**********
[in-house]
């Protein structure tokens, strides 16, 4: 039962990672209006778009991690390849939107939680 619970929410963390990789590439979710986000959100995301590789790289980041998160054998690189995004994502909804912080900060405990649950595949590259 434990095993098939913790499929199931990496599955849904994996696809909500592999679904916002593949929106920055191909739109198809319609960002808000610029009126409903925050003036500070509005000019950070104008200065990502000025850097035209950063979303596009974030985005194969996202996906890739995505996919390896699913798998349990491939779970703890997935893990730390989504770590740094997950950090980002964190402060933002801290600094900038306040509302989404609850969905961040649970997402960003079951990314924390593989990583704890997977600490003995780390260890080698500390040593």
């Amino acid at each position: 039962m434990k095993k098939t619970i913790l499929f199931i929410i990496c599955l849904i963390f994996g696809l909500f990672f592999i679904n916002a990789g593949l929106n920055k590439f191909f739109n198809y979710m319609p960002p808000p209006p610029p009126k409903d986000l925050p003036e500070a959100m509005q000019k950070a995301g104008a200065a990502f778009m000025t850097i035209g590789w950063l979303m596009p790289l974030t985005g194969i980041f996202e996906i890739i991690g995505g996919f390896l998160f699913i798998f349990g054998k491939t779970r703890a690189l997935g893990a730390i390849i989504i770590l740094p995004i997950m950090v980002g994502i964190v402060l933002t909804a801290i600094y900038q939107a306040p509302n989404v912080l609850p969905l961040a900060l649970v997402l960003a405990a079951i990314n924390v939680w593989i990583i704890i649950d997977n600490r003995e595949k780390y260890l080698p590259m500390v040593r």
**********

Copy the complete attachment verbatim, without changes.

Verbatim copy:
[in-house]
């Protein structure tokens, strides 16, 4: 039962990672209006778009991690390849939107939680 619970929410963390990789590439979710986000959100995301590789790289980041998160054998690189995004994502909804912080900060405990649950595949590259 434990095993098939913790499929199931990496599955849904994996696809909500592999679904916002593949929106920055191909739109198809319609960002808000610029009126409903925050003036500070509005000019950070104008200065990502000025850097035209950063979303596009974030985005194969996202996906890739995505996919390896699913798998349990491939779970703890997935893990730390989504770590740094997950950090980002964190402060933002801290600094900038306040509302989404609850969905961040649970997402960003079951990314924390593989990583704890997977600490003995780390260890080698500390040593």
């Amino acid at each position: 039962m434990k095993k098939t619970i913790l499929f199931i929410i990496c599955l849904i963390f994996g696809l909500f990672f592999i679904n916002a990789g593949l929106n920055k590439f191909f739109n198809y979710m319609p960002p808000p209006p610029p009126k409903d986000l925050p003036e500070a959100m509005q000019k950070a995301g104008a200065a990502f778009m000025t850097i035209g590789w950063l979303m596009p790289l974030t985005g194969i980041f996202e996906i890739i991690g995505g996919f390896l998160f699913i798998f349990g054998k491939t779970r703890a690189l997935g893990a730390i390849i989504i770590l740094p995004i997950m950090v980002g994502i964190v402060l933002t909804a801290i600094y900038q939107a306040p509302n989404v912080l609850p969905l961040a900060l649970v997402l960003a405990a079951i990314n924390v939680w593989i990583i704890i649950d997977n600490r003995e595949k780390y260890l080698p590259m500390v040593r």